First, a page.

Respiratory symptoms and gastroesophageal reflux:
There is a long list of respiratory symptoms that may be associated with gastroesophageal reflux, however, it is often difficult to know whether the reflux causes the lung problems or the other way around. Since the windpipe (trachea) and the esophagus are very close together, many people have assumed that aspiration of refluxed stomach contents leads to respiratory symptoms.
Reflux of stomach contents up into the upper esophagus has been demonstrated in some patients with recurrent respiratory symptoms, however this appears to be very uncommon and is probably extemely rare among children who are neurologically normal.
While children with neurological abnormalities may aspirate refluxed stomach contents, more often, these children aspirate while they are eating. This is called laryngeal penetration and it occurs when swallow-breathe patterns are not well coordinated. Normally, with the initiation of a swallow, there is a pause in breathing and the larynx closes to protect the airway. In children who show no swallowing difficulties, it is reasonable to assume that these protective reflexes will function during an episode of gastroesophageal reflux.
There are reports describing children who suffer from chronic congestion and chronic hoarseness having gastroesophageal reflux. It is thought that aspiration of refluxed stomach contents causes inflammation and swelling of the upper airways and results in noisy breathing (stridor) or spasms of the vocal cords (laryngospasm). If evaluation of the upper airway demonstrates chronic inflammation, it is reasonable to consider GER as a potential source of the symptoms.
The role of GER in apnea (stopping breathing) and bradycardia (slowing of the heart rate) has been of great interest because of the potentially life-threatening nature of these symptoms. Although many studies have demonstrated that infants with apnea may have gastroesophageal reflux, there is usually little or no correlation between apneic episodes and reflux episodes. Instances in which apnea and GER have been directly associated in a cause-and-effect manner are extremely uncommon.
Both children and adults with chronic asthma have an increased incidence of gastroesophageal reflux. However, it is extremely difficult to know whether reflux causes asthma or asthma causes reflux. Chronic asthma may precipitate reflux since chronic coughing and increased respiratory efforts increase abdominal pressure which tends to force stomach contents upwards. Among children with chronic asthma, the overall incidence of gastroesophageal reflux has been reported to range between 46 and 75%. In one study, 82% of adult asthmatics had evidence of reflux!. Relatively few children with chronic asthma experience significant improvement in their asthma when they are treated for reflux so while reflux should be considered as a possible cause of uncontrolled chronic respiratory symptoms in children, it is important to remember that many of the trigger factors for wheezing also trigger gastroesophageal reflux.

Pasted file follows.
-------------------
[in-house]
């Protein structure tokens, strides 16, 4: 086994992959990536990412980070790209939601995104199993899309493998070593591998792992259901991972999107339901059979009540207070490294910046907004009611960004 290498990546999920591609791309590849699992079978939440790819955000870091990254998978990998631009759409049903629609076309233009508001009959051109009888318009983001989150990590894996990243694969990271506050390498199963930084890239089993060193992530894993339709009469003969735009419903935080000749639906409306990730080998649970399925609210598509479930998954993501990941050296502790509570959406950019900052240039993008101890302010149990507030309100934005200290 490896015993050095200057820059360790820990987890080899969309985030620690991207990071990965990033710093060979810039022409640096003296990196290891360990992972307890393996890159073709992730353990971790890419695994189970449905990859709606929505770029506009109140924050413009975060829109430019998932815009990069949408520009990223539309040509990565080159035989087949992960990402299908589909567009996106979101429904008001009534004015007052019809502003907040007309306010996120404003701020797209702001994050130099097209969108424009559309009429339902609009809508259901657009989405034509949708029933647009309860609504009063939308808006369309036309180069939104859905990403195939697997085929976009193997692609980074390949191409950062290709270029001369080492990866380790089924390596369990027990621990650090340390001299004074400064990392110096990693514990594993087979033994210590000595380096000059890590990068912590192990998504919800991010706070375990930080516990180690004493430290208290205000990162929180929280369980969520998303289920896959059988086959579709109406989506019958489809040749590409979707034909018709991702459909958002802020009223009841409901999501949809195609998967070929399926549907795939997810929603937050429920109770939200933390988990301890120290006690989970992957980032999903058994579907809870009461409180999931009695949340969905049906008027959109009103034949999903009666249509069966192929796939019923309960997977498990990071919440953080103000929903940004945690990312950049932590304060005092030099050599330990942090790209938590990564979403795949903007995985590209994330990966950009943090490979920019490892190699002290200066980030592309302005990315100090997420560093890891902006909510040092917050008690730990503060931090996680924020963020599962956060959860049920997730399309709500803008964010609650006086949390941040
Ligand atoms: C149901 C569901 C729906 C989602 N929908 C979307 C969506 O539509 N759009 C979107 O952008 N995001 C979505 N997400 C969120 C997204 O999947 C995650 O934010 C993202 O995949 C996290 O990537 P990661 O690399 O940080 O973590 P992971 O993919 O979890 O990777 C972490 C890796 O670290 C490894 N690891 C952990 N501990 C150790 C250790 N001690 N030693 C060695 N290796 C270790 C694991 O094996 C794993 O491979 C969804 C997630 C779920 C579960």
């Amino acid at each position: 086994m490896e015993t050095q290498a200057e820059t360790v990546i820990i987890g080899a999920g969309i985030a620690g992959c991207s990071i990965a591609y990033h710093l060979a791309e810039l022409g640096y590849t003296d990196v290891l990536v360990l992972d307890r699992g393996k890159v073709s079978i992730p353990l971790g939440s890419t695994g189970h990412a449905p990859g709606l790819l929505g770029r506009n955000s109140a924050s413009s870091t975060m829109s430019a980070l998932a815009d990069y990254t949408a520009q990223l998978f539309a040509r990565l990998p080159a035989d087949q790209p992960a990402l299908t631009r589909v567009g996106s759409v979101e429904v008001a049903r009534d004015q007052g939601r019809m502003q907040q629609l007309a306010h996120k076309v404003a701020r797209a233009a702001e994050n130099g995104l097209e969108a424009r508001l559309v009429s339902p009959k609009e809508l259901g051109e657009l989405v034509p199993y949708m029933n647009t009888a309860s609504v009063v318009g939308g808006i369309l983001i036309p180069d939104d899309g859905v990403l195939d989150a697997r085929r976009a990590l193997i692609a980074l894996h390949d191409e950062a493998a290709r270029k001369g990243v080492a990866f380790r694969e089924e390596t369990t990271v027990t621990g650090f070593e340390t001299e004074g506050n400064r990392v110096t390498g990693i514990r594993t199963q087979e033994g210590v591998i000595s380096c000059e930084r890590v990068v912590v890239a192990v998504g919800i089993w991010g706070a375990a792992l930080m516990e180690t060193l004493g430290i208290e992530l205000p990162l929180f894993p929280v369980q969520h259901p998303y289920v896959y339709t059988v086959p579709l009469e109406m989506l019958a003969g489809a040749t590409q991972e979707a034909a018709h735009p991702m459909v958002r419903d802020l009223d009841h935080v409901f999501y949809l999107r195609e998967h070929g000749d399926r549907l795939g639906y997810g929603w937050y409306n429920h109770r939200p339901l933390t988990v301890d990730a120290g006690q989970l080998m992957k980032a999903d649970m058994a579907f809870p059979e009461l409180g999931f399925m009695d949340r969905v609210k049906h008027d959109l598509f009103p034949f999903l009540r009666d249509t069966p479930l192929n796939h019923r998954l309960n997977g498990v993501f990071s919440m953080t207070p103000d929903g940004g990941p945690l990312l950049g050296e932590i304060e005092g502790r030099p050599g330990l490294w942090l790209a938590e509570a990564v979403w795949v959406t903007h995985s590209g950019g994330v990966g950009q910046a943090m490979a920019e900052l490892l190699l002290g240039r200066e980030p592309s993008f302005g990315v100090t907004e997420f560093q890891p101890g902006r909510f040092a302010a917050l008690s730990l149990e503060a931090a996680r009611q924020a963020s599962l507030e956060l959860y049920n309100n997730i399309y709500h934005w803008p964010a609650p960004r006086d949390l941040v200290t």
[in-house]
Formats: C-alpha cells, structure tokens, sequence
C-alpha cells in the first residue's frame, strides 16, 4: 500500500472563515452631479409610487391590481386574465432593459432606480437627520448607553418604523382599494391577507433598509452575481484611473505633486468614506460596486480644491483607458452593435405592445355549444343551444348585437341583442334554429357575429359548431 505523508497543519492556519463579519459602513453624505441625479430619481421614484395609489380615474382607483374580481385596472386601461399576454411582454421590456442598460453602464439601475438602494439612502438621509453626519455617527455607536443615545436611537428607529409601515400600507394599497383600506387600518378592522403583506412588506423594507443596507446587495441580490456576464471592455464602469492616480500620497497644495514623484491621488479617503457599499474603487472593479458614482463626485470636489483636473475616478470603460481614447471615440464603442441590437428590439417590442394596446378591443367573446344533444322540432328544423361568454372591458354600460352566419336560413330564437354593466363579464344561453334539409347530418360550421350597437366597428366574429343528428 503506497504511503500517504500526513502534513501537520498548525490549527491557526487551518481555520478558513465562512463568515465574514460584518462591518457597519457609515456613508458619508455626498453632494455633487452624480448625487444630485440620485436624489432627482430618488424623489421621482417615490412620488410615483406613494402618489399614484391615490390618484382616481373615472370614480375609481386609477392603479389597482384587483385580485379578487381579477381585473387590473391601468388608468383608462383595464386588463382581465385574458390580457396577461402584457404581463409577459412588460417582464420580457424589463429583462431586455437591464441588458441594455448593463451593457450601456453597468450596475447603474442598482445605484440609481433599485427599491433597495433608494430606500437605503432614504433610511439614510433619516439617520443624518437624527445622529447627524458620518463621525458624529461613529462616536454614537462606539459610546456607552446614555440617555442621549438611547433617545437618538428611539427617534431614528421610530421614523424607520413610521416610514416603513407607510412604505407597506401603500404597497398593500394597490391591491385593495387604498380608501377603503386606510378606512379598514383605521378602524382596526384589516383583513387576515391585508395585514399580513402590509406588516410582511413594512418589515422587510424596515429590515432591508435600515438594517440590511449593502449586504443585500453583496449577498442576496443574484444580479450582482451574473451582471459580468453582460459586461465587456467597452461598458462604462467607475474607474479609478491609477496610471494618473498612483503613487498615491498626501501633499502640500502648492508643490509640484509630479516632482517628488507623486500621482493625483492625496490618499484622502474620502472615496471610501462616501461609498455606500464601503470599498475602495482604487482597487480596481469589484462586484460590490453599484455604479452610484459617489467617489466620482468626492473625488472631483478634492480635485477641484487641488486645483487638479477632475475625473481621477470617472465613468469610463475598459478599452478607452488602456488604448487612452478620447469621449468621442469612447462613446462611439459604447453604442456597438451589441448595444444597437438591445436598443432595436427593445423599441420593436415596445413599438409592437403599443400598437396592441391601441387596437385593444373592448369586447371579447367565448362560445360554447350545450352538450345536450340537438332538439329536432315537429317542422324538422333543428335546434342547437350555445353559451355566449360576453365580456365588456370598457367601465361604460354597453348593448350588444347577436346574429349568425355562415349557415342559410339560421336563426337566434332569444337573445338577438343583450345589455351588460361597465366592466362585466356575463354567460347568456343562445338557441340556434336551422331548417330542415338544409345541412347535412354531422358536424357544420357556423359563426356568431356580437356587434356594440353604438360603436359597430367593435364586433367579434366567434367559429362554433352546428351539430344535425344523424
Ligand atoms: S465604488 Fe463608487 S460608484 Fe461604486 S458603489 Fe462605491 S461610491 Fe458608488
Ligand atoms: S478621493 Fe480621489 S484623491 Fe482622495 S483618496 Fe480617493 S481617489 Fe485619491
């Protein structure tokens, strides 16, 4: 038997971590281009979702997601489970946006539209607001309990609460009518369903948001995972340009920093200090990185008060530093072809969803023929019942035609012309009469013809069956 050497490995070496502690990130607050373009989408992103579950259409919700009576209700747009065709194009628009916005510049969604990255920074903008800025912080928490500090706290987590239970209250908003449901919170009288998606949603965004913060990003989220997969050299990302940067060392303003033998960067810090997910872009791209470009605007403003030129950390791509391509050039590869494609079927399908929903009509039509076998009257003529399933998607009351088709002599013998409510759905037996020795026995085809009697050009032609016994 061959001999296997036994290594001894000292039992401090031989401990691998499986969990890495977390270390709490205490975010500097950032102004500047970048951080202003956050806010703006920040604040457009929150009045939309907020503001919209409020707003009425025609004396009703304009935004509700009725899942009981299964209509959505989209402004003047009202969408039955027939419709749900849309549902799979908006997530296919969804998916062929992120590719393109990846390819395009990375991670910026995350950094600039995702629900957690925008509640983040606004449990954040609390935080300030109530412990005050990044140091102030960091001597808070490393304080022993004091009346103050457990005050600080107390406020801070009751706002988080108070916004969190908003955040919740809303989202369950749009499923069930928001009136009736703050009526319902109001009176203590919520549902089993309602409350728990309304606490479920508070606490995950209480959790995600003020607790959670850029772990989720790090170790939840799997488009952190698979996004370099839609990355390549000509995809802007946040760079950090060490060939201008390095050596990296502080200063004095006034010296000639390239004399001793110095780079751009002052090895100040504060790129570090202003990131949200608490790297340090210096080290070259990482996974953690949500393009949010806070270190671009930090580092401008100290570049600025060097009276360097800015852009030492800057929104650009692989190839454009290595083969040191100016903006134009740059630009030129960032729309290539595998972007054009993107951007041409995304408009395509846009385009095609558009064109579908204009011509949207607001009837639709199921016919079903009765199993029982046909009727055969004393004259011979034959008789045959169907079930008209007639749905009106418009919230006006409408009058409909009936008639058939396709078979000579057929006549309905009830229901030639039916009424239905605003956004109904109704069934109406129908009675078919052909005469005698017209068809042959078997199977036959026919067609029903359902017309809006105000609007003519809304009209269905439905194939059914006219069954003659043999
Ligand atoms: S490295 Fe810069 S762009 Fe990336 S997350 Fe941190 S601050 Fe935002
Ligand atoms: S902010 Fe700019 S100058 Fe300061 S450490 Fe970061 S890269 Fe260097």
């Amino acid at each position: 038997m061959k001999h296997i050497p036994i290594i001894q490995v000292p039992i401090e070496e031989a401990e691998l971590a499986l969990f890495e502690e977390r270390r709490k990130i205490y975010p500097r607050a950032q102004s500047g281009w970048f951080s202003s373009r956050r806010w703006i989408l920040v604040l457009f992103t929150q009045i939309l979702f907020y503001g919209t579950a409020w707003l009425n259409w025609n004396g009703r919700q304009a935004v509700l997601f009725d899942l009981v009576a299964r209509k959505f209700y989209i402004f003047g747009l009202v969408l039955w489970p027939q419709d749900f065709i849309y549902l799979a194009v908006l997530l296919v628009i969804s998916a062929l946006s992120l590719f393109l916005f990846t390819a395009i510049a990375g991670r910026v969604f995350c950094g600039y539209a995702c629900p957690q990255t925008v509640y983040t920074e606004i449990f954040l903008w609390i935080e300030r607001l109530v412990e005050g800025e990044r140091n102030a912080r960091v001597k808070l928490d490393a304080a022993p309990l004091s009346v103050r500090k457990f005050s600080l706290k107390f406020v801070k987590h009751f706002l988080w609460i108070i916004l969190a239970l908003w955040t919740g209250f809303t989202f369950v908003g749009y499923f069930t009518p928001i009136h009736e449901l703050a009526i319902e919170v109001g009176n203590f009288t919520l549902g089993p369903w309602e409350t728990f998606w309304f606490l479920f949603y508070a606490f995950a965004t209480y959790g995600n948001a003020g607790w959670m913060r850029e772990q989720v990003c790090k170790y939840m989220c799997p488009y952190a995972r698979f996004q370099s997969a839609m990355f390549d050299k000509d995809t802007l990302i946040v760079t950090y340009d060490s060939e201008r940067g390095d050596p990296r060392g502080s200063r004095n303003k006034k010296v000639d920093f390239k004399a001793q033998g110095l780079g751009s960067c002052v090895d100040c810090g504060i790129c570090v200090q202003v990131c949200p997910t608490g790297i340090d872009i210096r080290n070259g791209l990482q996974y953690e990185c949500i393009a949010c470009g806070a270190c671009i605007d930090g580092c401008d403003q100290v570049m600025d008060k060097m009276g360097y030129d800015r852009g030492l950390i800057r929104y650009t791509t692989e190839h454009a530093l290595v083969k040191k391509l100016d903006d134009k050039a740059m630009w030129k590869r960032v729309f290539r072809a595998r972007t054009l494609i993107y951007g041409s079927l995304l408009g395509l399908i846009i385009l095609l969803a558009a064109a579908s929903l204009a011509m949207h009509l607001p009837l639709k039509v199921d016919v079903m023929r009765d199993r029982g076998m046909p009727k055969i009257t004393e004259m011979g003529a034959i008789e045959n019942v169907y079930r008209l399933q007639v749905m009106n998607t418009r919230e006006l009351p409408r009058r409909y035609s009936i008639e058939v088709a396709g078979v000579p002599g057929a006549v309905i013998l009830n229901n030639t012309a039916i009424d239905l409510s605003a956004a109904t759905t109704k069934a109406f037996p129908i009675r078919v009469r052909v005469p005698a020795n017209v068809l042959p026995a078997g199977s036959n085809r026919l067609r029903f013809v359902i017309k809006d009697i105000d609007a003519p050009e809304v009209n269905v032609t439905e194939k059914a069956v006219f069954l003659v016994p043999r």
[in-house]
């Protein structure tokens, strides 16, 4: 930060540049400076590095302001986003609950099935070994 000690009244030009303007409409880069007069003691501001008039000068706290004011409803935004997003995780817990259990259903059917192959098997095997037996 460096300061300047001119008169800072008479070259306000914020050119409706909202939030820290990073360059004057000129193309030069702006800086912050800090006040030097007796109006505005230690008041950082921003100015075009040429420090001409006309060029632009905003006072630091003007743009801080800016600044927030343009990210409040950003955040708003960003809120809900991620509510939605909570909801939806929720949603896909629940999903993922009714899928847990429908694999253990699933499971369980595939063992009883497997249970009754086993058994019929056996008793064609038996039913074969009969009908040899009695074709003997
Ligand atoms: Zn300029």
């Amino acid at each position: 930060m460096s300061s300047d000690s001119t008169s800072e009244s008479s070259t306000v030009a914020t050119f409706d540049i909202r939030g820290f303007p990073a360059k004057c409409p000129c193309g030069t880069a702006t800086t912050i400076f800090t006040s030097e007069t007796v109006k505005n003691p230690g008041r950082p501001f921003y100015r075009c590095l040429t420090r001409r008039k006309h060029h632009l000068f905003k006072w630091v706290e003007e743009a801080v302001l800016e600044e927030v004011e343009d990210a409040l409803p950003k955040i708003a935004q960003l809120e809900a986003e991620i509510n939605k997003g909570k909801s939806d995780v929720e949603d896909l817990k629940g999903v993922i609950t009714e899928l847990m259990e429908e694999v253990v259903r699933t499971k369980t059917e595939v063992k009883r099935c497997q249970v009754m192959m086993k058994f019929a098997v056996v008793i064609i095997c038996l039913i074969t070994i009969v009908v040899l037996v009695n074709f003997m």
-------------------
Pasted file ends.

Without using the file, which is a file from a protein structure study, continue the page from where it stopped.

In almost all cases, gastroesophageal reflux is caused by incoordination or immaturity of the upper part of the intestinal tract. Before we can understand why reflux occurs, we need to understand how the upper part of the intestinal tract works.
There are three main parts of the upper intestinal tract:
The esophagus is a long muscular tube connecting your mouth and your stomach. There are muscles at the top and bottom of the esophagus that control things coming and going, much like control valves. These muscles are called the upper and lower esophageal sphincters (pronounced sfink – ters).
The stomach is hollow and surrounded by two very thick layers of muscle. The stomach functions as a reservoir or holding tank for the food we eat. In children, when the stomach is empty, it is about the size of a fist, but it can get much bigger as you put things into it.
The duodenum is the uppermost part of the small intestine. The small intestine is a very long tube where food gets broken into very tiny “microscopic” particles and then absorbed into the blood.
How things work normally:
When things are working normally, after chewing your food, you swallow. When you swallow, you are pushing the food into the back of your throat and then down your esophagus. At the bottom of the esophagus is the lower esophageal sphincter. This muscle works to keep food in the stomach when the stomach is contracting or squeezing. When you swallow food, it doesn’t just fall down the esophagus, it is pushed down the esophagus towards the stomach. The esophagus squeezes in a coordinated fashion with the squeeze moving from the top of the esophagus downwards towards the stomach (this coordinated type of squeezing is called peristalsis). As the food gets down to the bottom of the esophagus, the lower esophageal sphincter opens to let the food pass into the stomach and then the sphincter muscle closes again. Every time we swallow food or saliva, our esophagus squeezes in this coordinated fashion and the lower esophageal sphincter temporarily opens.